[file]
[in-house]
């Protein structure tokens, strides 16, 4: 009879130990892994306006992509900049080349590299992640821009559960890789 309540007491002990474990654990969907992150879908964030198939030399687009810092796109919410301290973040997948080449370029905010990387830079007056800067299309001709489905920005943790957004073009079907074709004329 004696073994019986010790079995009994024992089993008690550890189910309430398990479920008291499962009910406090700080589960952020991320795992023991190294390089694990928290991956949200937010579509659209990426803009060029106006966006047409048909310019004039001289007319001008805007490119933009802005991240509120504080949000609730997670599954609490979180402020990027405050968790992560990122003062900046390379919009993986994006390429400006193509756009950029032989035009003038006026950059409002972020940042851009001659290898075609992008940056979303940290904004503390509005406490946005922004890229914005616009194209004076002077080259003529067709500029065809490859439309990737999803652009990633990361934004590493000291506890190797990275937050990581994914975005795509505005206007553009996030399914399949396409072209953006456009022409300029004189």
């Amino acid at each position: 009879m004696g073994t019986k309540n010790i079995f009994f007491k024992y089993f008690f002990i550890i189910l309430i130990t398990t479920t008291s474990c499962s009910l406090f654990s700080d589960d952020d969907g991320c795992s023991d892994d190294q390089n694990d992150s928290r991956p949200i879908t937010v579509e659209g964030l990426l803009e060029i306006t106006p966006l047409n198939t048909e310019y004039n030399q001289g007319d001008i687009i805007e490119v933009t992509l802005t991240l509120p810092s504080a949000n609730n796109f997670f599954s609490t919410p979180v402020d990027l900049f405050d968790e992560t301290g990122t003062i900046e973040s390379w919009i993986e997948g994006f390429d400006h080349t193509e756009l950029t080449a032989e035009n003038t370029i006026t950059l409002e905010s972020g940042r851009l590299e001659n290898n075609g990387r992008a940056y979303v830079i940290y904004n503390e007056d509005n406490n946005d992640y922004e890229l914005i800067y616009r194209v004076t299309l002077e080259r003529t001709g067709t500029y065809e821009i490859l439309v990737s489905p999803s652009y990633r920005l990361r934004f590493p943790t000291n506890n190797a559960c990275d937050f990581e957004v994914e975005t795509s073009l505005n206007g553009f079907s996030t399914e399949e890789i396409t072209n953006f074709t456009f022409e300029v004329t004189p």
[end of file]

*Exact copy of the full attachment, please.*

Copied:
[in-house]
């Protein structure tokens, strides 16, 4: 009879130990892994306006992509900049080349590299992640821009559960890789 309540007491002990474990654990969907992150879908964030198939030399687009810092796109919410301290973040997948080449370029905010990387830079007056800067299309001709489905920005943790957004073009079907074709004329 004696073994019986010790079995009994024992089993008690550890189910309430398990479920008291499962009910406090700080589960952020991320795992023991190294390089694990928290991956949200937010579509659209990426803009060029106006966006047409048909310019004039001289007319001008805007490119933009802005991240509120504080949000609730997670599954609490979180402020990027405050968790992560990122003062900046390379919009993986994006390429400006193509756009950029032989035009003038006026950059409002972020940042851009001659290898075609992008940056979303940290904004503390509005406490946005922004890229914005616009194209004076002077080259003529067709500029065809490859439309990737999803652009990633990361934004590493000291506890190797990275937050990581994914975005795509505005206007553009996030399914399949396409072209953006456009022409300029004189």
């Amino acid at each position: 009879m004696g073994t019986k309540n010790i079995f009994f007491k024992y089993f008690f002990i550890i189910l309430i130990t398990t479920t008291s474990c499962s009910l406090f654990s700080d589960d952020d969907g991320c795992s023991d892994d190294q390089n694990d992150s928290r991956p949200i879908t937010v579509e659209g964030l990426l803009e060029i306006t106006p966006l047409n198939t048909e310019y004039n030399q001289g007319d001008i687009i805007e490119v933009t992509l802005t991240l509120p810092s504080a949000n609730n796109f997670f599954s609490t919410p979180v402020d990027l900049f405050d968790e992560t301290g990122t003062i900046e973040s390379w919009i993986e997948g994006f390429d400006h080349t193509e756009l950029t080449a032989e035009n003038t370029i006026t950059l409002e905010s972020g940042r851009l590299e001659n290898n075609g990387r992008a940056y979303v830079i940290y904004n503390e007056d509005n406490n946005d992640y922004e890229l914005i800067y616009r194209v004076t299309l002077e080259r003529t001709g067709t500029y065809e821009i490859l439309v990737s489905p999803s652009y990633r920005l990361r934004f590493p943790t000291n506890n190797a559960c990275d937050f990581e957004v994914e975005t795509s073009l505005n206007g553009f079907s996030t399914e399949e890789i396409t072209n953006f074709t456009f022409e300029v004329t004189p």